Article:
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Acer Aspire 9504 review: Acer Aspire 9504

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The Good Widescreen 17\" display. Full keyboard. Integrated dual TV tuners. Media centre functionality. 256MB PCI Express X700 Graphics.

The Bad Mobile TV reception poor. Touchpad is unresponsive. Touchpad sits in an odd position.

The Bottom Line Acer's Aspire 9504 incorporates a lot of empowering technology, although its chief TV offering is rather weak.

Visit manufacturer site for details.

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Design
There are desktop replacements that are designed to replace the traditional desktop PC. Then there are desktop replacements that are designed to replace your entire desk by sheer volume alone. The Acer Aspire 9504 is one such beast, measuring in at 402 x 286 x 38.2mm and with a not-terribly shoulder friendly weight of 3.37kg. For that size, though, Acer's thrown just about everything it could at the Aspire 9504, including one thing that's a true rarity for notebooks -- a full sized keyboard, including a number pad. For those who live and die on the spreadsheet -- or live and die on a number of PC games that presume you're always using a full-sized keyboard -- this is an enticing offering all in itself.

The real reason why the Aspire 9504 can offer a full-sized keyboard on the 9504 is because it also includes a 17-inch widescreen display, which immediately makes the Aspire 9504 highly suitable for DVD playback, and, thanks to the integrated analog and digital tuners within the notebook, TV watching. The multimedia nature of the notebook is further enhanced via a series of media playback buttons on the front face of the system. These include standard play buttons -- which plenty of multimedia notebooks have -- as well as a tiny little selection rocker, and buttons for switching the integrated wireless and bluetooth functionality on and off.

Features
Like most notebook manufacturers, Acer sells the Aspire 9500 series under a variety of configurations with a variety of price tags to match. You can check system configurations via Acer's Web site.

The unit we tested with came with a Pentium M Processor 760 (2.0GHz on a 533MHz FSB with 2MB of L2 cache, for the technical types), 1GB of DDR2 memory, a 100GB hard drive and a slot-loading dual layer DVD burner. Graphics are provided via an ATI Mobility Radeon X700 with 256MB of memory of its own, which is enough for at least playing all the current PC titles, although not all of them at full resolution. Networking was provided via 10/100 Ethernet, 802.11g Wireless and Bluetooth.

Although Acer does offer true Media Center desktops, the Aspire 9504 goes down the Clayton's route, offering what Acer calls "Acer Arcade", although you'll see no coin slots or dodgy drug dealers here. Acer Arcade is Acer's Media-Center like utility that takes advantage of the unit's dual TV tuners to capture TV signals, as well as play back music CDs and DVDs. Like Media Center, this involves launching an application that by default maximises to the entire screen -- to aid in this the 9504 includes a dedicated Arcade button on the front of the notebook.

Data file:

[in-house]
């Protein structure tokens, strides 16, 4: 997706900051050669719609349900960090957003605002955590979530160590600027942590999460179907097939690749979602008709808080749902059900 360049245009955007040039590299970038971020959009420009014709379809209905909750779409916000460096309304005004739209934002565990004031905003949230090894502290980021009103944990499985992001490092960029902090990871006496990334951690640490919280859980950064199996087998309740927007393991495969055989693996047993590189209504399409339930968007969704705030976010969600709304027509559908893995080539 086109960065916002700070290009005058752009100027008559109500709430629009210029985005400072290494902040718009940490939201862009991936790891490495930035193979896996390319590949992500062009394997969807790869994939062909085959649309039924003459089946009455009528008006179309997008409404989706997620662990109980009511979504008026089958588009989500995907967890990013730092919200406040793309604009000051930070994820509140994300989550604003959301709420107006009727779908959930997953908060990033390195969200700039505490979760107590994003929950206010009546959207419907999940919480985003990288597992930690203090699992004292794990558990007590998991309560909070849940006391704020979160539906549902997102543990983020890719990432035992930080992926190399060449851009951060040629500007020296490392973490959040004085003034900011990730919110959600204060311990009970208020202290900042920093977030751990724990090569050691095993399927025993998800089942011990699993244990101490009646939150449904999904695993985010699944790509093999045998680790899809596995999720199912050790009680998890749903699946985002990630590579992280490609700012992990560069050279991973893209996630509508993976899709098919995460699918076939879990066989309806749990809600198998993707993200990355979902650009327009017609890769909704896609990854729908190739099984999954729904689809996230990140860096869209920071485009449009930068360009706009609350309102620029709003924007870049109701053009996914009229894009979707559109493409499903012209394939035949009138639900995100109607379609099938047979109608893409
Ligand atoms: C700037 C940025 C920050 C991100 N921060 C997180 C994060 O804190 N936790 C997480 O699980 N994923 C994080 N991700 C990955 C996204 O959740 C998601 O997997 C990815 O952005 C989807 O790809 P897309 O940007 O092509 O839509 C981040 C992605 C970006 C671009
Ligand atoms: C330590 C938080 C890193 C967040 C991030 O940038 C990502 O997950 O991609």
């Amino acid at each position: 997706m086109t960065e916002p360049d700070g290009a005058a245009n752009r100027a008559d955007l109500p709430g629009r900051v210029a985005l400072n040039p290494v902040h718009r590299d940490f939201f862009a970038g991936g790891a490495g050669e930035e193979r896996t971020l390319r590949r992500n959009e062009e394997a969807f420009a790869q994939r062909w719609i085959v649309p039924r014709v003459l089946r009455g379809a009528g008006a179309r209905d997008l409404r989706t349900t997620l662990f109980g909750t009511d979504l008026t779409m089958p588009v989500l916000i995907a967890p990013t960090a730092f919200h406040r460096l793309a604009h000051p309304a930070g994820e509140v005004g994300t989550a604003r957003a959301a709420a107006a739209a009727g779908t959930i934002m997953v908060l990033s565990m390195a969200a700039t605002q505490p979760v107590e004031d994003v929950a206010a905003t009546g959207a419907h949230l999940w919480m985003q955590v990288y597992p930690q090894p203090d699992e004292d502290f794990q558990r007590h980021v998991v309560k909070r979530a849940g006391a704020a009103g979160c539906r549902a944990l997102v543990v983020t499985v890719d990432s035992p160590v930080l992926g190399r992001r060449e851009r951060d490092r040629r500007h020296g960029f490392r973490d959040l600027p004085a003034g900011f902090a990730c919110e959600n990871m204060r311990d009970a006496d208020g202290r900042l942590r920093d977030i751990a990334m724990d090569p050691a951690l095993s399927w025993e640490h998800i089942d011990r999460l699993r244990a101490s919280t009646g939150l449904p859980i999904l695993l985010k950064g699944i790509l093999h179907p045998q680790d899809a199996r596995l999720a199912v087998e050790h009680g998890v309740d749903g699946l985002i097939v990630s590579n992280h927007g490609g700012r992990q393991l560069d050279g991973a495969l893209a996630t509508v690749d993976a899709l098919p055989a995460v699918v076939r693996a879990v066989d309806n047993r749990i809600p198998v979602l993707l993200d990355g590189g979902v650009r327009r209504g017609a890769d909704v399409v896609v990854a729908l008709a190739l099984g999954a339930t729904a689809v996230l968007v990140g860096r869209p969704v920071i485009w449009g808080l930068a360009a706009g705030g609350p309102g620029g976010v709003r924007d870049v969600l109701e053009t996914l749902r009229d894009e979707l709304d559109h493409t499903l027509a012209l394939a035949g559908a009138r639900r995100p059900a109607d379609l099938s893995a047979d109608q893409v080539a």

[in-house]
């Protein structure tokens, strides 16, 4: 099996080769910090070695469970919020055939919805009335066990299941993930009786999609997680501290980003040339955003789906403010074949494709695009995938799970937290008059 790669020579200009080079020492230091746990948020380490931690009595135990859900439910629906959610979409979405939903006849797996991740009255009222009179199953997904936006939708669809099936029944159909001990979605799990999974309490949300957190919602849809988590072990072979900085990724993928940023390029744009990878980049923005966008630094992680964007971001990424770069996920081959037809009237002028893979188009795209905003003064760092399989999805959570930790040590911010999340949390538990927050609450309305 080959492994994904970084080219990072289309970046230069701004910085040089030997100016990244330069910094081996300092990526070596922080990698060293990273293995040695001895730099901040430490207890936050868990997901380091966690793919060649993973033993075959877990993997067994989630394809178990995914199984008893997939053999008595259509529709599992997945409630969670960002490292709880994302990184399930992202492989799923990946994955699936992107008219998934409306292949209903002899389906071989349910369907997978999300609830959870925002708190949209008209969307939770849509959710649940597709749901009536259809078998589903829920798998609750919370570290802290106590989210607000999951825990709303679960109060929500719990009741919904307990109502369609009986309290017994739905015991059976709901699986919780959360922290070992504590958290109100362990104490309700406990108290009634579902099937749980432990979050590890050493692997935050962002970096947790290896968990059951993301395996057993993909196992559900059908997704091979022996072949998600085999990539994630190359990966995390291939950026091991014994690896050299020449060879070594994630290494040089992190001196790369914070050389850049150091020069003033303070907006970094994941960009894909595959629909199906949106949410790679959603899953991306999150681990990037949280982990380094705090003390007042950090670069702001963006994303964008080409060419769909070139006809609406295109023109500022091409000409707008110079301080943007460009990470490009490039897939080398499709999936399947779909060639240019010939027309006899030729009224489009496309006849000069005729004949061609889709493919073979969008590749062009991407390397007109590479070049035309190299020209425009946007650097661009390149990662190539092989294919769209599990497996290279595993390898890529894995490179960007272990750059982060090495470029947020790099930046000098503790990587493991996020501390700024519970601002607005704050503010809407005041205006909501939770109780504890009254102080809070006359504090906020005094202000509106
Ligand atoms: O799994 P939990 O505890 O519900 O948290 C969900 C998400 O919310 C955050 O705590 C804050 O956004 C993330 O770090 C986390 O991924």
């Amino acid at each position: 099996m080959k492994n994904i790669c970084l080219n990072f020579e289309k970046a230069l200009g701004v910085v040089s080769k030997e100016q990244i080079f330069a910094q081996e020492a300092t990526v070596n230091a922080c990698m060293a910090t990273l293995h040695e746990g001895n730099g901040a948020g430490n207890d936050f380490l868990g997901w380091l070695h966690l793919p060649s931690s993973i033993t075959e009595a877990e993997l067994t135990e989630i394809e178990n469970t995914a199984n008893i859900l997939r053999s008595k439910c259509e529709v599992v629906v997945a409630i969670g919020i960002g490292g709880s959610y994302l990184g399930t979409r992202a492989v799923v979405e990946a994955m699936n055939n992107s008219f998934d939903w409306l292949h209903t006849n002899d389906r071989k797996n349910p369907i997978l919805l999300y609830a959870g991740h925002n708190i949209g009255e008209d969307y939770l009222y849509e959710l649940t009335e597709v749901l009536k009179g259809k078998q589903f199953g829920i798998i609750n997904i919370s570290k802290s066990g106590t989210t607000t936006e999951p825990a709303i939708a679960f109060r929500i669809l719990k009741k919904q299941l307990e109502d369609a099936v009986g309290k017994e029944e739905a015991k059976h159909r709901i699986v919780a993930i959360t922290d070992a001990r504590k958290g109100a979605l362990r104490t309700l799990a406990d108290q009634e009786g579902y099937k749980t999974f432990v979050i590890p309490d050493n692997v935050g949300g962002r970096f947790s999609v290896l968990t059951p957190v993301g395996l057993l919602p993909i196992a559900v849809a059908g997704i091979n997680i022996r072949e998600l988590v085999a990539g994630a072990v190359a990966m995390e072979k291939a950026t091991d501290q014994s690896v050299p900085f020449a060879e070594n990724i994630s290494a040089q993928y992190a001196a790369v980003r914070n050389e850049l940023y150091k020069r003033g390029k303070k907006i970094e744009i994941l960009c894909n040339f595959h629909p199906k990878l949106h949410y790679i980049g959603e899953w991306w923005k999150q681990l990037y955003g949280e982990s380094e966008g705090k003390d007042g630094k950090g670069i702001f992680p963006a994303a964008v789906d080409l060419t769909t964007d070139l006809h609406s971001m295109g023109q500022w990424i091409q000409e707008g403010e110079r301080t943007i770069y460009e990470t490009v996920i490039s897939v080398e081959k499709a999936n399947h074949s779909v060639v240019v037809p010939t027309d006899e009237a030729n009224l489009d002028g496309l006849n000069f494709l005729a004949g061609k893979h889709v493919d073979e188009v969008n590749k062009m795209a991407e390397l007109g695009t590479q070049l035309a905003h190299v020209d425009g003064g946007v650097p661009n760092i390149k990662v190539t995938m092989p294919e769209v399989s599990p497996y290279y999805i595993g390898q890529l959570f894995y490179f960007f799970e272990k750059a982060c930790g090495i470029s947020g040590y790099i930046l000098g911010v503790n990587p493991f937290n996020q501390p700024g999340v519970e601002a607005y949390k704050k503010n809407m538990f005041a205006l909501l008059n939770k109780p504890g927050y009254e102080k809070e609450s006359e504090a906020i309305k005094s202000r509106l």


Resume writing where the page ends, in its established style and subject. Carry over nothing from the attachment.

Performance
The Aspire 9504 is no slouch in the computing stakes, although it totally spat the dummy at the highly aging MobileMark 2002 suite we threw at it, causing much crashing and conniptions along the way. In lieu of that testing, we ran a number of very testing applications at it. Well, OK, you got us. We used this little beast of a notebook to play games. Are you happy now? Still, this wasn't just for the fun of it, as we threw testing titles such as Civilization IV and F.E.A.R. at the Aspire 9504, simply to see how well it handled them. It managed well with both titles, although we did notice that the trackpad was a little sluggish for use in rapid response situations -- they're never really built with gaming in mind, but this was just a generally sluggish trackpad. It's also worth noting that the trackpad is situated in the normal position for such things (under the space bar), but because the 9504 includes a number pad, that's not the middle of the notebook. Those accustomed to "standard" notebook layouts will thus find themselves tapping at the notebook panel rather than the touchpad, at least until they adjust.

The Acer Arcade software is competent enough, and the included miniature antennae that Acer provides is easy enough to install -- there's even a clip to attach it to the top of the display. In our testing in far north Sydney with the external antennae we struggled to get either a digital or analog signal with the supplied antennae either inside or outside. Intermittently we'd get good SBS digital reception, but little else, although that's something that could clearly differ depending on your reception circumstances. Switching to a true rooftop antennae cleared up all of our reception woes.

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